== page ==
We’ve all been led to believe self-confidence is the answer to everything.
You know the feeling -- if only I was more self-confident I would have asked for that raise. If only I was a little more self-assured, I would have asked that guy out, rocked that bikini or gone on that trip by myself.
How many of us are yearning to travel and see more of the world, but think to ourselves, “I can’t. I don’t have the confidence to go it alone.”
It turns out self-confidence is NOT the “be all end all” we thought it was. In fact, research shows it's the cause of a lot of problems. Do I hear a hallelujah?
Thanks to Kristin Neff, a professor at the University of Texas at Austin and her 2011 book Self-Compassion (and writer Eric Barker's review of her work), everything we thought we knew about self-esteem has been turned upside down. The missing component in our lives isn’t more self-esteem, we’re all actually in need of more self-compassion.
So what's wrong with Self-Esteem?
There are a few problems with it. First, it’s dependent upon other people, fickle and not always around for us when we need it the most. In her book Kristin explains:
More than that, maintaining self-esteem all the time is impossible... unless we're delusional. Why? Because self-esteem, as it's usually defined, is comparative. We have to be doing better than someone else to feel empowered ourselves.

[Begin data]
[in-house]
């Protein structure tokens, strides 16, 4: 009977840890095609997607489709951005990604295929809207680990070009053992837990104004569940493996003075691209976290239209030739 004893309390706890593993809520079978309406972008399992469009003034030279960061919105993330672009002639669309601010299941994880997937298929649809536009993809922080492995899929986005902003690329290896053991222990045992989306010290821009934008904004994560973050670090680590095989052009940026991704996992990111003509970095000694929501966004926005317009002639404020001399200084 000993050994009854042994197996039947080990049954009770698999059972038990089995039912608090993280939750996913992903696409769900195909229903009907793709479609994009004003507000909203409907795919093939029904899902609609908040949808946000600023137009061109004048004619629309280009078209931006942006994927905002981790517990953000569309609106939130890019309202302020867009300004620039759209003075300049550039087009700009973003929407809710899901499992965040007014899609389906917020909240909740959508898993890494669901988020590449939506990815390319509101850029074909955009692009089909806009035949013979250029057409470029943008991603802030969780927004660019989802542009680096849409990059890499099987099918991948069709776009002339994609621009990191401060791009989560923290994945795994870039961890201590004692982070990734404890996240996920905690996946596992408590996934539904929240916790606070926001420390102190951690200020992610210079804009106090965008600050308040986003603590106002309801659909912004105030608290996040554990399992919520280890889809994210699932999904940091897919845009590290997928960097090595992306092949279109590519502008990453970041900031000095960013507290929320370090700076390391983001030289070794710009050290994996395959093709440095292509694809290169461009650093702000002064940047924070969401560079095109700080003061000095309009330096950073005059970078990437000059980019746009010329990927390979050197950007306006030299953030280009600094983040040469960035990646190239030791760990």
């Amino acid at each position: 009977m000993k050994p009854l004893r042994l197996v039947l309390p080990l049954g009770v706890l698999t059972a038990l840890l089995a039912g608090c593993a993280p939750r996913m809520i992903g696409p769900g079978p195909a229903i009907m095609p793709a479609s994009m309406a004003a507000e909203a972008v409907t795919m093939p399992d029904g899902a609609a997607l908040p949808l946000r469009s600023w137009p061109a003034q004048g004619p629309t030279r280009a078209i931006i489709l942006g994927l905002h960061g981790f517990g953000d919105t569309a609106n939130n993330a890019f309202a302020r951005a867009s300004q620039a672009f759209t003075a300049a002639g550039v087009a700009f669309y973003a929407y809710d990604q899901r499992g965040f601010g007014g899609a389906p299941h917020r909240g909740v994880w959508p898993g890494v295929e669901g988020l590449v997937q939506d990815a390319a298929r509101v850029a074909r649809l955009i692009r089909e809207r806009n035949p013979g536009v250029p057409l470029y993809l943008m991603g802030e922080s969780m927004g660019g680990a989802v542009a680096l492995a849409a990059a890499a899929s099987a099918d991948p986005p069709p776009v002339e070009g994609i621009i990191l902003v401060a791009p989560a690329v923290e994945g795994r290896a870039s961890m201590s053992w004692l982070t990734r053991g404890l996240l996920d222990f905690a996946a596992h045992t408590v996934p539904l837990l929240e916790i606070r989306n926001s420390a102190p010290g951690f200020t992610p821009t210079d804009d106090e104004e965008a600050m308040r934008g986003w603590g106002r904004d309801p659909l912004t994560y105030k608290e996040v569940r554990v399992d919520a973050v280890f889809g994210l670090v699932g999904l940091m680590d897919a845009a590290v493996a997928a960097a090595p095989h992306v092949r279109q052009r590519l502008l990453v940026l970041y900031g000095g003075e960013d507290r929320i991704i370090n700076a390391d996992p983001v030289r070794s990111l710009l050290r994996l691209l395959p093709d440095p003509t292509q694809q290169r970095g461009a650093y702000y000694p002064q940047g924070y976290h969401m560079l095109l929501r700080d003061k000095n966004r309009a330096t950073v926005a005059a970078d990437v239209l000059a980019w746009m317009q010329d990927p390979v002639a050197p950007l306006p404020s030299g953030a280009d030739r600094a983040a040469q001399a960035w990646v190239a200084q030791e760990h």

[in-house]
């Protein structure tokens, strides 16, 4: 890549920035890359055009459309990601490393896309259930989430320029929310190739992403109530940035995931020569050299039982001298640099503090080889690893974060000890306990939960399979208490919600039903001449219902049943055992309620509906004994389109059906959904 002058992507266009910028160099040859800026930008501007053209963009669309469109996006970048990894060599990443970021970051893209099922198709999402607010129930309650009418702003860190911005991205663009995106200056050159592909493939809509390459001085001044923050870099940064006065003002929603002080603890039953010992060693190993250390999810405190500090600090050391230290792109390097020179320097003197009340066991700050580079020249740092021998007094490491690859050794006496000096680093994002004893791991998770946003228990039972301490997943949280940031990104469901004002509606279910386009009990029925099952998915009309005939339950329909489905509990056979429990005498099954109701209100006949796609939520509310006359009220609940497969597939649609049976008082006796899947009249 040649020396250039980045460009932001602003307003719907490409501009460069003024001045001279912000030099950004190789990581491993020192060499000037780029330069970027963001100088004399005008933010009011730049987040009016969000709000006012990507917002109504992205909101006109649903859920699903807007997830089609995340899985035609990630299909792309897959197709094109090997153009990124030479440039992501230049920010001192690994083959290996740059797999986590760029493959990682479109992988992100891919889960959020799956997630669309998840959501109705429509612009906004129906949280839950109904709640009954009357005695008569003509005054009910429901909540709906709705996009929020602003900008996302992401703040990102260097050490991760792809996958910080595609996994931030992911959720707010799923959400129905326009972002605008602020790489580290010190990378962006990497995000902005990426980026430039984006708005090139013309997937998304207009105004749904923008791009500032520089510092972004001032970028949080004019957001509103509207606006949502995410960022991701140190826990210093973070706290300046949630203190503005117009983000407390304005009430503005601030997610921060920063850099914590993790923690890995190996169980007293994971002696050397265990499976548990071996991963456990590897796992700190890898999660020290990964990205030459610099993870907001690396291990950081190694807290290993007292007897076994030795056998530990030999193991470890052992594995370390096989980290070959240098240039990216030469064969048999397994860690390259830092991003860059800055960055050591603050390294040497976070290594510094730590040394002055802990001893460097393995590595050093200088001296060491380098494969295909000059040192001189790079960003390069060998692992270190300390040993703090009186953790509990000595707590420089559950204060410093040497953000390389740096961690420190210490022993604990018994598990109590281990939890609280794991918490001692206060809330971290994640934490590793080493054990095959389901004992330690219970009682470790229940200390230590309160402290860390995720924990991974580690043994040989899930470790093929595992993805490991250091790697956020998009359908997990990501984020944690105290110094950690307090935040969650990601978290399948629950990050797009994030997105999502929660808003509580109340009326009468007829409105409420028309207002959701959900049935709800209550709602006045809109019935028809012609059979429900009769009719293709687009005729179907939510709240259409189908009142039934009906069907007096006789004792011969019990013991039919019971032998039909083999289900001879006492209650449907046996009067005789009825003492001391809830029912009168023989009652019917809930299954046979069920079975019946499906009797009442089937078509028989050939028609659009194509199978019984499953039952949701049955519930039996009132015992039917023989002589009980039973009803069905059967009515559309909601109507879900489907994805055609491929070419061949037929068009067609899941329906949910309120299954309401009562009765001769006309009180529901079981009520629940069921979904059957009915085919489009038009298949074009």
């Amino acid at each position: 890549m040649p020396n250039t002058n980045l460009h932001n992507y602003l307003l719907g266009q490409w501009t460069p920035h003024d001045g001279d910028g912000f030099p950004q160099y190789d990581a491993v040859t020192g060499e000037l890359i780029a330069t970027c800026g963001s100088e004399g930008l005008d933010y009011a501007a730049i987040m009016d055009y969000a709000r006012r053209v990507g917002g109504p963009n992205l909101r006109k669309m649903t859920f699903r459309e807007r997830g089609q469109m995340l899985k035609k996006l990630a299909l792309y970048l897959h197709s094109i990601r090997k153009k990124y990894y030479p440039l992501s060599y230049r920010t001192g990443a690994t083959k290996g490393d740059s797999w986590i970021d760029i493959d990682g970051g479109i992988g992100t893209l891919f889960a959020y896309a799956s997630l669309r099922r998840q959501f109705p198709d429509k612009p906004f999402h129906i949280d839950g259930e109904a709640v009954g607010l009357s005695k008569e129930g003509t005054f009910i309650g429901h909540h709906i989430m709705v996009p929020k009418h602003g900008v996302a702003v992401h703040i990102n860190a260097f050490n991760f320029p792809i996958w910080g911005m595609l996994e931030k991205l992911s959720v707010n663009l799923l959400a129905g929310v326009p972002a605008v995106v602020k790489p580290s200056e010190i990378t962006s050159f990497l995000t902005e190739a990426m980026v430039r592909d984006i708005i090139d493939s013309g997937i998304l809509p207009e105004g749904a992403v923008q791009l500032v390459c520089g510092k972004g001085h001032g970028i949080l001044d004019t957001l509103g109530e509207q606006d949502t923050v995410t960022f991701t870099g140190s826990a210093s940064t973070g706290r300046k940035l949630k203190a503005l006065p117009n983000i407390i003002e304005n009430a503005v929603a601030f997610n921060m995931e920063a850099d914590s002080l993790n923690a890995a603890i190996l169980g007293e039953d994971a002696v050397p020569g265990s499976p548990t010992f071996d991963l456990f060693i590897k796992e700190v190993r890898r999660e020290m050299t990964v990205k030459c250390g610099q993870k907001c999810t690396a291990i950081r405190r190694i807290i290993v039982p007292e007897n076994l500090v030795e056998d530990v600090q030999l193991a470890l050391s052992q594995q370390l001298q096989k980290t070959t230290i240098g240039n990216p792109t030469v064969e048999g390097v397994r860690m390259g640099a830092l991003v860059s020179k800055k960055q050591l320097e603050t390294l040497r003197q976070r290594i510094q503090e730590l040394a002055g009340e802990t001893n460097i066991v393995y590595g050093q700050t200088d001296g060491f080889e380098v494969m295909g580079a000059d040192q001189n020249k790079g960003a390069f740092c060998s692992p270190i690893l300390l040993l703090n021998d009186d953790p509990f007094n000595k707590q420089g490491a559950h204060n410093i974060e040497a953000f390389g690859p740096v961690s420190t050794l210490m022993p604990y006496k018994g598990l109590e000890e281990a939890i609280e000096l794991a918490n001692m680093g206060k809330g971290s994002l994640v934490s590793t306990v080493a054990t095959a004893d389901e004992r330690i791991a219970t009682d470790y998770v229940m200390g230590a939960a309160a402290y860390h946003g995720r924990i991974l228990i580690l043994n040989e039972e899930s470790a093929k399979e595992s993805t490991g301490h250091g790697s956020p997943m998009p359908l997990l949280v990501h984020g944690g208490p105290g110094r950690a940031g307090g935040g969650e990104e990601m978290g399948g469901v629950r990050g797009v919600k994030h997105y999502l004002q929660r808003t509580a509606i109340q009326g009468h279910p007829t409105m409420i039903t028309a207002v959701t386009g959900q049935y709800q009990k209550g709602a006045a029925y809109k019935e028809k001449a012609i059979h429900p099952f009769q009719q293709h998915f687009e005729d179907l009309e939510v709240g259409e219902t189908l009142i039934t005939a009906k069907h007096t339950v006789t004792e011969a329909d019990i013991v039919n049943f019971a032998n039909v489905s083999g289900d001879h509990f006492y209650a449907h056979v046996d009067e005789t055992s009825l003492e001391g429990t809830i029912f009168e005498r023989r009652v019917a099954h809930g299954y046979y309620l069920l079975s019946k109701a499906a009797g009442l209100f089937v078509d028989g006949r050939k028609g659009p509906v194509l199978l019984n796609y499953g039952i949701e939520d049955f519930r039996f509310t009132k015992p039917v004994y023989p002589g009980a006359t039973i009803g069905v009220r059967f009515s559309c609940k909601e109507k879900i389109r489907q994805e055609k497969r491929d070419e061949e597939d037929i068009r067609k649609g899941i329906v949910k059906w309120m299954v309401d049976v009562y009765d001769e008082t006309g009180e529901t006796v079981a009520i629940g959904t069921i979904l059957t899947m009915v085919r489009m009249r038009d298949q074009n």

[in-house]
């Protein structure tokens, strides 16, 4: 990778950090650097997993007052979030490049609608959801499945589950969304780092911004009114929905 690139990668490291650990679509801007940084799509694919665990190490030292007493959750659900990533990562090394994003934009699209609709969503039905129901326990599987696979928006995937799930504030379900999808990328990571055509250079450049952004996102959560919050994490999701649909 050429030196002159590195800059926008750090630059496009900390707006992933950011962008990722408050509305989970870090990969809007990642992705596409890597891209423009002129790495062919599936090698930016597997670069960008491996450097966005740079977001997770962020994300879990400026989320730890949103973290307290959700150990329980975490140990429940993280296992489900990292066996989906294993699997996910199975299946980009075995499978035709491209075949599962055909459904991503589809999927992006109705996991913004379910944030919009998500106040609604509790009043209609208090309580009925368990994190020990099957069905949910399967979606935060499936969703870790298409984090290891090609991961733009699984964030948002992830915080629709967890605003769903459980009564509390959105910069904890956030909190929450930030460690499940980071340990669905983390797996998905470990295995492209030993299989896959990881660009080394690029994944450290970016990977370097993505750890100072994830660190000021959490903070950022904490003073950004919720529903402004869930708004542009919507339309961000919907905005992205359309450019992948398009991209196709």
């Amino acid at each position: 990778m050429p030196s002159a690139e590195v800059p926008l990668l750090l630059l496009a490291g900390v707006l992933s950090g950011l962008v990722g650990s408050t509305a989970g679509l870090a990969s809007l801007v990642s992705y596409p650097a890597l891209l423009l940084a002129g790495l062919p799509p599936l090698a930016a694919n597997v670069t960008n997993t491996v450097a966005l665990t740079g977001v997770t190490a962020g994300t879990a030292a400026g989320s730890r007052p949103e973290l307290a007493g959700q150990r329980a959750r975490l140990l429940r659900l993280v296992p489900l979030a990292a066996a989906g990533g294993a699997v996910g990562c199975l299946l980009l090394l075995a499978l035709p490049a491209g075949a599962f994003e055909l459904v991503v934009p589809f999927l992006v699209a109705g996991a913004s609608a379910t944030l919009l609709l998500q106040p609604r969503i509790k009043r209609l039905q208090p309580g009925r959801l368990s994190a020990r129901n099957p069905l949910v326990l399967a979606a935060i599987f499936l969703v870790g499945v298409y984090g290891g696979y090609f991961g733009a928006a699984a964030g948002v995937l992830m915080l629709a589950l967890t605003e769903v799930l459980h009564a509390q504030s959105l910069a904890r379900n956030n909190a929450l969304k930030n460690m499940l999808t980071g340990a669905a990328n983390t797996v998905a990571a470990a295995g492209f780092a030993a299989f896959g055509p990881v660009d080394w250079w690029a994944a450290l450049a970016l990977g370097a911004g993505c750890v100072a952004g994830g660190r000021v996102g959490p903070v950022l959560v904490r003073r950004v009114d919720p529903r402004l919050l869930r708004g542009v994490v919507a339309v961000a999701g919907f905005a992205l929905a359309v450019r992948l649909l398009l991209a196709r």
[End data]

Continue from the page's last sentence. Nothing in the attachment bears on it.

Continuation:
And as much as we’d love it to be true, not everyone can be above average. As Kristin says:
Ok, so if self-confidence and self-esteem don’t work. What does?
Here’s where we get to stop pretending we’re all so awesome, and instead, focus on forgiving ourselves when we’re not. Kristin says:
The greatest thing about self-compassion is that you can always forgive yourself:
Kristin's research also shows something that you'll probably intuitively agree with: you're often far harder on yourself than others. Think about it for a second. How often are you very nice to friends but very hard on yourself? If you’re anything like me, it’s pretty often.
And if you do happen to be one of those mean girls, there are always people you encounter who will fight back. But if you beat yourself up, whose job is it to defend you? Exactly. Yours is the only voice inside your head. Self-compassion wins.
So how do we do it? Luckily, it's easier than you might think.
Use The Golden Rule... but only in reverse
The Golden Rule says treat others as you wish to be treated. Let's reverse that for second: treat yourself the kind way you often treat others.
Want to be more self-compassionate? Talk to yourself the way you would talk to a friend who was having problems. Kristin explains it this way:
So that solo sojourn you want to experience? Sometimes the biggest adventures start with making one small decision -- that you have your own back and you can do this.
As Kristin says in her book: Who is the only person in your life who is available 24/7 to provide you with care and kindness? You.
This article originally appeared on ZLiving.com